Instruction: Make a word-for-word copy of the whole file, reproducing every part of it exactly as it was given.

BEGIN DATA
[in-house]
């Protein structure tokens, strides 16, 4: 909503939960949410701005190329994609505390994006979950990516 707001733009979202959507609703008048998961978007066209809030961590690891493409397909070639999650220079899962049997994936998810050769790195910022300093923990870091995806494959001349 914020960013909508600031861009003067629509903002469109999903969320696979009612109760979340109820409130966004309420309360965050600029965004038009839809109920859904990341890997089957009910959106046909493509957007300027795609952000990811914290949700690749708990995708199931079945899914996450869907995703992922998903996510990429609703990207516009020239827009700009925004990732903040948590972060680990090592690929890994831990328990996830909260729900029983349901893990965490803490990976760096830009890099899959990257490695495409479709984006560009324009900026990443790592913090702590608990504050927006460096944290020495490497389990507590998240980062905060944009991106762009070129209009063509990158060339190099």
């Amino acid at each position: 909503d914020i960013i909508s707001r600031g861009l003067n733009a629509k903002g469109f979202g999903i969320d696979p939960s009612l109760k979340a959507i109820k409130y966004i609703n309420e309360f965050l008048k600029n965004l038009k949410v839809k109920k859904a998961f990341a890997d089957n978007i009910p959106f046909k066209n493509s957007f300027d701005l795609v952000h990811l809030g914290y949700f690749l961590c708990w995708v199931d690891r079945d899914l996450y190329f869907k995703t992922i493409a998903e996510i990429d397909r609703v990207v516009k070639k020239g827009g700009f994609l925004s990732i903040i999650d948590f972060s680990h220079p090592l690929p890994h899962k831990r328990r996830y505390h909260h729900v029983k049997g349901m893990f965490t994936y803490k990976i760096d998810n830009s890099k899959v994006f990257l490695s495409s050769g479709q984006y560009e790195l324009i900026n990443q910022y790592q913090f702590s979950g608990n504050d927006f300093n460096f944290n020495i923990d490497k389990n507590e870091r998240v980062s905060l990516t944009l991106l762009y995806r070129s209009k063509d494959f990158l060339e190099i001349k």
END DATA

[in-house]
């Protein structure tokens, strides 16, 4: 909503939960949410701005190329994609505390994006979950990516 707001733009979202959507609703008048998961978007066209809030961590690891493409397909070639999650220079899962049997994936998810050769790195910022300093923990870091995806494959001349 914020960013909508600031861009003067629509903002469109999903969320696979009612109760979340109820409130966004309420309360965050600029965004038009839809109920859904990341890997089957009910959106046909493509957007300027795609952000990811914290949700690749708990995708199931079945899914996450869907995703992922998903996510990429609703990207516009020239827009700009925004990732903040948590972060680990090592690929890994831990328990996830909260729900029983349901893990965490803490990976760096830009890099899959990257490695495409479709984006560009324009900026990443790592913090702590608990504050927006460096944290020495490497389990507590998240980062905060944009991106762009070129209009063509990158060339190099």
């Amino acid at each position: 909503d914020i960013i909508s707001r600031g861009l003067n733009a629509k903002g469109f979202g999903i969320d696979p939960s009612l109760k979340a959507i109820k409130y966004i609703n309420e309360f965050l008048k600029n965004l038009k949410v839809k109920k859904a998961f990341a890997d089957n978007i009910p959106f046909k066209n493509s957007f300027d701005l795609v952000h990811l809030g914290y949700f690749l961590c708990w995708v199931d690891r079945d899914l996450y190329f869907k995703t992922i493409a998903e996510i990429d397909r609703v990207v516009k070639k020239g827009g700009f994609l925004s990732i903040i999650d948590f972060s680990h220079p090592l690929p890994h899962k831990r328990r996830y505390h909260h729900v029983k049997g349901m893990f965490t994936y803490k990976i760096d998810n830009s890099k899959v994006f990257l490695s495409s050769g479709q984006y560009e790195l324009i900026n990443q910022y790592q913090f702590s979950g608990n504050d927006f300093n460096f944290n020495i923990d490497k389990n507590e870091r998240v980062s905060l990516t944009l991106l762009y995806r070129s209009k063509d494959f990158l060339e190099i001349k």